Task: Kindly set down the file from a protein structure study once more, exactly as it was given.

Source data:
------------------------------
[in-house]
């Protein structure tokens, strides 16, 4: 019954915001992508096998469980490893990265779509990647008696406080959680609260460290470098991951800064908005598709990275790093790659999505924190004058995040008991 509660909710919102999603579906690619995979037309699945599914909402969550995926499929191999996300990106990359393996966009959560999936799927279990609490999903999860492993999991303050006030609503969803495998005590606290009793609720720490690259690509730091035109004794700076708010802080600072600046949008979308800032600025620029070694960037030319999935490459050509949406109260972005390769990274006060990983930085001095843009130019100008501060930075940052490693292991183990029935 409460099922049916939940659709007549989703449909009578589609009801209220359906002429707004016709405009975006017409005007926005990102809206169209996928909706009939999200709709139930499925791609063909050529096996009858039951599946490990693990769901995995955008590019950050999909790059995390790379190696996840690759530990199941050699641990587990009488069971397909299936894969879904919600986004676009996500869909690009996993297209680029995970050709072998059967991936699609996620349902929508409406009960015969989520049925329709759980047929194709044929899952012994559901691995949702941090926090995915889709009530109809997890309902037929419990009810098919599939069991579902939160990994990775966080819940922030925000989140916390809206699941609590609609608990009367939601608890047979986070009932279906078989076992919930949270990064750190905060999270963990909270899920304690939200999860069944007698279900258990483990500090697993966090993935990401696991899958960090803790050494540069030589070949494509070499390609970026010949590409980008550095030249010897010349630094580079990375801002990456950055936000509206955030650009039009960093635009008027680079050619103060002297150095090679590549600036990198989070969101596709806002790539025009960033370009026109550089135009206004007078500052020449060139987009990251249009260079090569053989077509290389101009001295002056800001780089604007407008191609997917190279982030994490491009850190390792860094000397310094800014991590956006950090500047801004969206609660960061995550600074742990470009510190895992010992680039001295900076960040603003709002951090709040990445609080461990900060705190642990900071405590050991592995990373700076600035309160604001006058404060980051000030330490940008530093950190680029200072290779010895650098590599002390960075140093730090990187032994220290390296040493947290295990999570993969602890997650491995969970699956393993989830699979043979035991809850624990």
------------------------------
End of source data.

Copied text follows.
[in-house]
């Protein structure tokens, strides 16, 4: 019954915001992508096998469980490893990265779509990647008696406080959680609260460290470098991951800064908005598709990275790093790659999505924190004058995040008991 509660909710919102999603579906690619995979037309699945599914909402969550995926499929191999996300990106990359393996966009959560999936799927279990609490999903999860492993999991303050006030609503969803495998005590606290009793609720720490690259690509730091035109004794700076708010802080600072600046949008979308800032600025620029070694960037030319999935490459050509949406109260972005390769990274006060990983930085001095843009130019100008501060930075940052490693292991183990029935 409460099922049916939940659709007549989703449909009578589609009801209220359906002429707004016709405009975006017409005007926005990102809206169209996928909706009939999200709709139930499925791609063909050529096996009858039951599946490990693990769901995995955008590019950050999909790059995390790379190696996840690759530990199941050699641990587990009488069971397909299936894969879904919600986004676009996500869909690009996993297209680029995970050709072998059967991936699609996620349902929508409406009960015969989520049925329709759980047929194709044929899952012994559901691995949702941090926090995915889709009530109809997890309902037929419990009810098919599939069991579902939160990994990775966080819940922030925000989140916390809206699941609590609609608990009367939601608890047979986070009932279906078989076992919930949270990064750190905060999270963990909270899920304690939200999860069944007698279900258990483990500090697993966090993935990401696991899958960090803790050494540069030589070949494509070499390609970026010949590409980008550095030249010897010349630094580079990375801002990456950055936000509206955030650009039009960093635009008027680079050619103060002297150095090679590549600036990198989070969101596709806002790539025009960033370009026109550089135009206004007078500052020449060139987009990251249009260079090569053989077509290389101009001295002056800001780089604007407008191609997917190279982030994490491009850190390792860094000397310094800014991590956006950090500047801004969206609660960061995550600074742990470009510190895992010992680039001295900076960040603003709002951090709040990445609080461990900060705190642990900071405590050991592995990373700076600035309160604001006058404060980051000030330490940008530093950190680029200072290779010895650098590599002390960075140093730090990187032994220290390296040493947290295990999570993969602890997650491995969970699956393993989830699979043979035991809850624990």